Only the Government of India then decided to shut its eyes and pretend like the Constitution does not apply to Aligarh Muslim University.

In 1981, the Government passed an amendment allowing for AMU to keep its special extra-constitutional status. There was of course a legal challenge and this dragged on in the courts. Until 2006 when the Allahabad High Court, not surprisingly, found the 1981 act to be ultra vires of the Constitution.

You would hope that the Government of India finally gave up in 2006 after 40 years of trying to stop the Constitution from being applied to a university located on Indian territory. But then you know nothing about the “idea of India.”

The UPA government filed yet another appeal. And can you believe that the case is still pending in the courts? In case you are curious, Modi sarkar has toldthe Supreme Court that it will withdraw the Government’s appeal against the 2006 decision.

So, before we worry about the portrait, let’s get the Constitution of India to apply to AMU.

Don’t let liberals draw you into a much lighter argument about some guy’s picture gathering dust in some corner of the campus. Ask them how it can be that merely implementing the Constitution, buttressed with not one but two clear cut court judgements, one from the Supreme Court and one from the Allahabad High court, can be seen as “malice.”

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Prove where? Before the extra-constitutional trial court of Indian liberalism?

By the way, the intentions don’t even count. The law is the law is the law and it must be implemented.

In fact, if anything, it is AMU that must be put in the dock, along with the governments that supported this unconstitutional demand for decades.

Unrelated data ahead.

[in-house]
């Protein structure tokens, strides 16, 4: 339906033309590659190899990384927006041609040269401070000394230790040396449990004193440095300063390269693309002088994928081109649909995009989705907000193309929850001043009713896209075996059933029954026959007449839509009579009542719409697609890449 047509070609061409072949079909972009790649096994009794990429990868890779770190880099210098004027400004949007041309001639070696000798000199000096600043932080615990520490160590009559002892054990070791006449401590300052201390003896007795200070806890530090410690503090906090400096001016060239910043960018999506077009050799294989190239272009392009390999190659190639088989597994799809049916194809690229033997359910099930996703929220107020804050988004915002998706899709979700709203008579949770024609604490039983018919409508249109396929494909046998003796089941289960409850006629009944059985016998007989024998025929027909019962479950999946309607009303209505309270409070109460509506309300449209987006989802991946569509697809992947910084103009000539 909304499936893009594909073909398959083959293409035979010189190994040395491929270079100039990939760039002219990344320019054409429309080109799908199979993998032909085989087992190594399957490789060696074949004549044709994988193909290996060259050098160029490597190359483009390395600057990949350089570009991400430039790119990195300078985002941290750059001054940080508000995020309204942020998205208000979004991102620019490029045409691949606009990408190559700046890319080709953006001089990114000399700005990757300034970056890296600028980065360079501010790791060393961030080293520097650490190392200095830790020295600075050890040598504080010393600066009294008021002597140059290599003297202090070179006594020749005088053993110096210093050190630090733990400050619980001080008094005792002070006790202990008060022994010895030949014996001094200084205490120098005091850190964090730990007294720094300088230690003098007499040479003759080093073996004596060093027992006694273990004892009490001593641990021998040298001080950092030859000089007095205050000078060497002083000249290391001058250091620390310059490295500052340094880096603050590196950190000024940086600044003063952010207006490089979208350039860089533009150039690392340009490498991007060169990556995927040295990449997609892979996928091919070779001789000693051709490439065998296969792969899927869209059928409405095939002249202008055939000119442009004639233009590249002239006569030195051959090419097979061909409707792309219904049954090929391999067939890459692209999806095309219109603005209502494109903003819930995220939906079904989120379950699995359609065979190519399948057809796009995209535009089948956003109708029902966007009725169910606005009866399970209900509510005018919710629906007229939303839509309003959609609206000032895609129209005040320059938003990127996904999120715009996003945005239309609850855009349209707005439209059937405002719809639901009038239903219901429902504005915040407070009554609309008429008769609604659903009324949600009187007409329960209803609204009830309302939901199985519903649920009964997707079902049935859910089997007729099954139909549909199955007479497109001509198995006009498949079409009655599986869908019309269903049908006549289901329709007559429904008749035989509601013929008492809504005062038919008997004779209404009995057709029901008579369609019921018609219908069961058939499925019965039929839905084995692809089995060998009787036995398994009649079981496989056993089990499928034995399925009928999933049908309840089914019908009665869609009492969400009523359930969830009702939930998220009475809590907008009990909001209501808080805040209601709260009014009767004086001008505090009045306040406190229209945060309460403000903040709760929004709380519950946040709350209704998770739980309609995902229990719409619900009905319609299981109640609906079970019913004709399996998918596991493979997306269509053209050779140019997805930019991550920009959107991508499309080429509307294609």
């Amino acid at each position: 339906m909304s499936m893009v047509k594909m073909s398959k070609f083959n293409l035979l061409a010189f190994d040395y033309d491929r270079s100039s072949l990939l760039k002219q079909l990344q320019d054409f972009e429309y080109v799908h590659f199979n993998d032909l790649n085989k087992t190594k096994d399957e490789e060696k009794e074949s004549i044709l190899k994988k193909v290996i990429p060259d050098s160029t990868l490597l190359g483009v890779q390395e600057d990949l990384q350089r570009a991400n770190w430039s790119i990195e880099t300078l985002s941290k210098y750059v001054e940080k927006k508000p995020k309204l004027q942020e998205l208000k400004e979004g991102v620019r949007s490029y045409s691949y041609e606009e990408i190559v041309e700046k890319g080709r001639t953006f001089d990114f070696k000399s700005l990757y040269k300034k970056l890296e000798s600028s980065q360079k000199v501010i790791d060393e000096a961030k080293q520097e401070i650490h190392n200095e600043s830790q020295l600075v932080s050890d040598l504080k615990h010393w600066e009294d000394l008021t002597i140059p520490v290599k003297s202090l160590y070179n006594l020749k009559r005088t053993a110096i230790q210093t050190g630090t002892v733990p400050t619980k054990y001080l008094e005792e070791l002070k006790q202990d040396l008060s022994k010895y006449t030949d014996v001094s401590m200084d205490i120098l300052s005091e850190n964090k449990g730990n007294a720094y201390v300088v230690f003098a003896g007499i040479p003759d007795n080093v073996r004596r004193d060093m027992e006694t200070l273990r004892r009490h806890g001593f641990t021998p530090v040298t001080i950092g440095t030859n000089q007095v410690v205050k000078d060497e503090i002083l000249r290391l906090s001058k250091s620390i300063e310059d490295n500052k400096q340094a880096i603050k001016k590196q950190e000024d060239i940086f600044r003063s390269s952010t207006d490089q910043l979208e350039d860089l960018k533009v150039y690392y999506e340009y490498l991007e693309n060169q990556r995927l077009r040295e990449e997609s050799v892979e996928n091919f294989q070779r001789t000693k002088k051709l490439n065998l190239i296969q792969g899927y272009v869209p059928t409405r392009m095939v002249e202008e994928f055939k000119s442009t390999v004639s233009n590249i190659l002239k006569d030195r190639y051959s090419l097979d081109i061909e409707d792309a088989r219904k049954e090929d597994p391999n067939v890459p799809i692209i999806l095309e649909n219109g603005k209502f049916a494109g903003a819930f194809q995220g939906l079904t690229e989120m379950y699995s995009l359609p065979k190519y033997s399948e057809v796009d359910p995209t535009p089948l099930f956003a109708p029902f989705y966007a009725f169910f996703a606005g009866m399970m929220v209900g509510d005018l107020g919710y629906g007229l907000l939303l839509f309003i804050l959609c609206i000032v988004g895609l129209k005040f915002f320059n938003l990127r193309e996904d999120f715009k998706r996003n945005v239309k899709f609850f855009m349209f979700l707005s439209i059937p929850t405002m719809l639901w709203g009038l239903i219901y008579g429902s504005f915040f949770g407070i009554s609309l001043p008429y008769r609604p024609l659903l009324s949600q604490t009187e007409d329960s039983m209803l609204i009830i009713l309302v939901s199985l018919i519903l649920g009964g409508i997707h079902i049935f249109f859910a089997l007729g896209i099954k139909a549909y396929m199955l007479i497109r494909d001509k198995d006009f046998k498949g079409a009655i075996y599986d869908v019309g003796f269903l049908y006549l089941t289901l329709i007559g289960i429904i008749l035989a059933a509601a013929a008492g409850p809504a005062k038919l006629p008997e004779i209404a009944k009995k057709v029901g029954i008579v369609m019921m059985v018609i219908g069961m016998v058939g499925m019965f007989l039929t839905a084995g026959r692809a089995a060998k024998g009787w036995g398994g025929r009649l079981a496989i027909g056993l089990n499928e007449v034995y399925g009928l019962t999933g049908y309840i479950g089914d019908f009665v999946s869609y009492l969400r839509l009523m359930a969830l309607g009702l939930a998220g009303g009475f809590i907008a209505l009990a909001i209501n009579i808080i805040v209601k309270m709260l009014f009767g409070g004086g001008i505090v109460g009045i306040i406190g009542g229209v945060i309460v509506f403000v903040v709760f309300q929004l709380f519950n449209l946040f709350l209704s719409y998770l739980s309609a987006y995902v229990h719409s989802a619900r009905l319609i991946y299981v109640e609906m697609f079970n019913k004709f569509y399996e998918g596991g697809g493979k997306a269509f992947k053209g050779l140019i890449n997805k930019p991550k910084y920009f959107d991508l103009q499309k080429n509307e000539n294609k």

The ongoing minority status of AMU has very real consequences for the running of the institution. The most important of these, of course, is the question of reservation. Until AMU is made compliant with Indian law, SC/ST persons and other weaker sections of Indian society, will not enjoy the constitutionally guaranteed benefits of reservation.

It is AMU that stands accused of malice. What is the prejudice that keeps AMU from throwing open its doors to SC/ST students?

Until the question of AMU is resolved in the evidently constitutional manner, it is secular political parties and the liberal ecosystem that stand accused of malice. What is their pressing need to deny SC/ST students their just representation at AMU? How is this social justice? Beyond all the talk of Dalit-Muslim unity, is there a desire to keep Muslims segregated in minority institutions and a desire to keep Dalits out of education altogether?

Some day I hope these questions will be answered. Some day, I hope that Aligarh Muslim University is brought under the ambit of the Constitution of India. But until then, AMU survives like the Salman Khan of Indian universities. Every few years, we feel that the law has finally caught up with them. But then, they always get bailed out.

Aligarh Muslim University needs to get it. ‘Being Muslim’ isn’t enough. You have to be constitutional as well.